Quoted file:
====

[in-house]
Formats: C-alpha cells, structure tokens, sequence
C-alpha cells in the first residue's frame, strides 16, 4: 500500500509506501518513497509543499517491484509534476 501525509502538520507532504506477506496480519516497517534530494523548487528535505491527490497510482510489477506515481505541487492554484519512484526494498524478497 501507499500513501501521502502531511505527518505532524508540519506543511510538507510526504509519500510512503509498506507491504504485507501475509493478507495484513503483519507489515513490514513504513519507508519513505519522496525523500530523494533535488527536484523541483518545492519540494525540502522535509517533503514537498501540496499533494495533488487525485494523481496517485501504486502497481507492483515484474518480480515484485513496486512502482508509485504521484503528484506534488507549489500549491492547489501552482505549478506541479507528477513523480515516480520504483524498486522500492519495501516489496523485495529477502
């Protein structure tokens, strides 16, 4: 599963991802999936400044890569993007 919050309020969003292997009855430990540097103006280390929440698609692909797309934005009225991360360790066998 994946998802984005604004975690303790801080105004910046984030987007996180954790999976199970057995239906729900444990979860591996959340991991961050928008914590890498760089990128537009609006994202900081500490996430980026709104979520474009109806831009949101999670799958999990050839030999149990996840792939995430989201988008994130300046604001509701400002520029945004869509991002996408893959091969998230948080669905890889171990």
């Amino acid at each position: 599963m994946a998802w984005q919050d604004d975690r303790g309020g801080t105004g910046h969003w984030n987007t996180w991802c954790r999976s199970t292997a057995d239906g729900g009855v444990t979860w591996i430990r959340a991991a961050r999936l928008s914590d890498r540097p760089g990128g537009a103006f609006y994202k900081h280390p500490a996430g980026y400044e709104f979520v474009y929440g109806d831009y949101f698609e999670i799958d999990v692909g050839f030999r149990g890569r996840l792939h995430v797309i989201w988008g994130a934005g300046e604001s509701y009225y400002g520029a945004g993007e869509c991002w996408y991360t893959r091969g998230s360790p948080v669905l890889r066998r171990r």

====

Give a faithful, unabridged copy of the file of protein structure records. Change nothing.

[in-house]
Formats: C-alpha cells, structure tokens, sequence
C-alpha cells in the first residue's frame, strides 16, 4: 500500500509506501518513497509543499517491484509534476 501525509502538520507532504506477506496480519516497517534530494523548487528535505491527490497510482510489477506515481505541487492554484519512484526494498524478497 501507499500513501501521502502531511505527518505532524508540519506543511510538507510526504509519500510512503509498506507491504504485507501475509493478507495484513503483519507489515513490514513504513519507508519513505519522496525523500530523494533535488527536484523541483518545492519540494525540502522535509517533503514537498501540496499533494495533488487525485494523481496517485501504486502497481507492483515484474518480480515484485513496486512502482508509485504521484503528484506534488507549489500549491492547489501552482505549478506541479507528477513523480515516480520504483524498486522500492519495501516489496523485495529477502
């Protein structure tokens, strides 16, 4: 599963991802999936400044890569993007 919050309020969003292997009855430990540097103006280390929440698609692909797309934005009225991360360790066998 994946998802984005604004975690303790801080105004910046984030987007996180954790999976199970057995239906729900444990979860591996959340991991961050928008914590890498760089990128537009609006994202900081500490996430980026709104979520474009109806831009949101999670799958999990050839030999149990996840792939995430989201988008994130300046604001509701400002520029945004869509991002996408893959091969998230948080669905890889171990």
């Amino acid at each position: 599963m994946a998802w984005q919050d604004d975690r303790g309020g801080t105004g910046h969003w984030n987007t996180w991802c954790r999976s199970t292997a057995d239906g729900g009855v444990t979860w591996i430990r959340a991991a961050r999936l928008s914590d890498r540097p760089g990128g537009a103006f609006y994202k900081h280390p500490a996430g980026y400044e709104f979520v474009y929440g109806d831009y949101f698609e999670i799958d999990v692909g050839f030999r149990g890569r996840l792939h995430v797309i989201w988008g994130a934005g300046e604001s509701y009225y400002g520029a945004g993007e869509c991002w996408y991360t893959r091969g998230s360790p948080v669905l890889r066998r171990r």